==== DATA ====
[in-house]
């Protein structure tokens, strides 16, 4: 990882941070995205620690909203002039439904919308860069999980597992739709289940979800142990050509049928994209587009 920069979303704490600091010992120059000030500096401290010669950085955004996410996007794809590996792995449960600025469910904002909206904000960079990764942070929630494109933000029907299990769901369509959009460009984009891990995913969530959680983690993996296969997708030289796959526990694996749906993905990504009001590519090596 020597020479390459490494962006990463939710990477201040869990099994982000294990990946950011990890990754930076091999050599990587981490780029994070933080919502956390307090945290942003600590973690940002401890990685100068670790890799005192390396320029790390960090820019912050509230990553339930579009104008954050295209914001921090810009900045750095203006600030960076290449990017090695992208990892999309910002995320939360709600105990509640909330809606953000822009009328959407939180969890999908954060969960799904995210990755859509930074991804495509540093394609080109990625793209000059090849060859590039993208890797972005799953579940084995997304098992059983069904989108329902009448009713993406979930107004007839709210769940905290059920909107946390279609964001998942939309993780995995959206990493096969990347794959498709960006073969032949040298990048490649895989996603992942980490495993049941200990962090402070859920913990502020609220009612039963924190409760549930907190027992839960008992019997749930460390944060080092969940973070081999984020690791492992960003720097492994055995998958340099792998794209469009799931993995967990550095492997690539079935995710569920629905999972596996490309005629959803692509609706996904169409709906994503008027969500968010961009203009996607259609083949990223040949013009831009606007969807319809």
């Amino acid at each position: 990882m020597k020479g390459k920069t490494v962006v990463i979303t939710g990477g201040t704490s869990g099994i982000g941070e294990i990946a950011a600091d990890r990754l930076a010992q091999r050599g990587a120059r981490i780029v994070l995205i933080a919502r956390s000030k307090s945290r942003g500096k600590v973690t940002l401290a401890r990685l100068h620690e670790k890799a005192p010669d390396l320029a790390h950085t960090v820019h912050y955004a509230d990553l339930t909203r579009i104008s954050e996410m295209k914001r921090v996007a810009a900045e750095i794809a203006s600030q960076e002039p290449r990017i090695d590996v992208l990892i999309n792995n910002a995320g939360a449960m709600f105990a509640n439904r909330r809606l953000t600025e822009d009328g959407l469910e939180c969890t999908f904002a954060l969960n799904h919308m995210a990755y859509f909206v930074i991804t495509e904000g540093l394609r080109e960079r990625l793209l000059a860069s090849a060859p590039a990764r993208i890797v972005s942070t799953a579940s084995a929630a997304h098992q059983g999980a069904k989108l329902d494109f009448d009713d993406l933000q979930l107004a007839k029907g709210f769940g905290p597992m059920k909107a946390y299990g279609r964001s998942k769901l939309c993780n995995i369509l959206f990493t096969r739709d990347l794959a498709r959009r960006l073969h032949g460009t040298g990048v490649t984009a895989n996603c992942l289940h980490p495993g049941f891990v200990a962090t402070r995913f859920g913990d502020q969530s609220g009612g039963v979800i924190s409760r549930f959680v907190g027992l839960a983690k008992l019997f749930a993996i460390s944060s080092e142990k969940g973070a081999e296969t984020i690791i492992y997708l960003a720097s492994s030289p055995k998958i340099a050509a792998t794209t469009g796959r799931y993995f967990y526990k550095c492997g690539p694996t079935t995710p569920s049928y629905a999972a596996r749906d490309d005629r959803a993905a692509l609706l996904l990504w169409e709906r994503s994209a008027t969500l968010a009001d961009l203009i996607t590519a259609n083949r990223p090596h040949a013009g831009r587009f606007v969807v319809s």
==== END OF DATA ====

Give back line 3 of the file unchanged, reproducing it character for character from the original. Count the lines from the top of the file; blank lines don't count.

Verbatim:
């Amino acid at each position: 990882m020597k020479g390459k920069t490494v962006v990463i979303t939710g990477g201040t704490s869990g099994i982000g941070e294990i990946a950011a600091d990890r990754l930076a010992q091999r050599g990587a120059r981490i780029v994070l995205i933080a919502r956390s000030k307090s945290r942003g500096k600590v973690t940002l401290a401890r990685l100068h620690e670790k890799a005192p010669d390396l320029a790390h950085t960090v820019h912050y955004a509230d990553l339930t909203r579009i104008s954050e996410m295209k914001r921090v996007a810009a900045e750095i794809a203006s600030q960076e002039p290449r990017i090695d590996v992208l990892i999309n792995n910002a995320g939360a449960m709600f105990a509640n439904r909330r809606l953000t600025e822009d009328g959407l469910e939180c969890t999908f904002a954060l969960n799904h919308m995210a990755y859509f909206v930074i991804t495509e904000g540093l394609r080109e960079r990625l793209l000059a860069s090849a060859p590039a990764r993208i890797v972005s942070t799953a579940s084995a929630a997304h098992q059983g999980a069904k989108l329902d494109f009448d009713d993406l933000q979930l107004a007839k029907g709210f769940g905290p597992m059920k909107a946390y299990g279609r964001s998942k769901l939309c993780n995995i369509l959206f990493t096969r739709d990347l794959a498709r959009r960006l073969h032949g460009t040298g990048v490649t984009a895989n996603c992942l289940h980490p495993g049941f891990v200990a962090t402070r995913f859920g913990d502020q969530s609220g009612g039963v979800i924190s409760r549930f959680v907190g027992l839960a983690k008992l019997f749930a993996i460390s944060s080092e142990k969940g973070a081999e296969t984020i690791i492992y997708l960003a720097s492994s030289p055995k998958i340099a050509a792998t794209t469009g796959r799931y993995f967990y526990k550095c492997g690539p694996t079935t995710p569920s049928y629905a999972a596996r749906d490309d005629r959803a993905a692509l609706l996904l990504w169409e709906r994503s994209a008027t969500l968010a009001d961009l203009i996607t590519a259609n083949r990223p090596h040949a013009g831009r587009f606007v969807v319809s």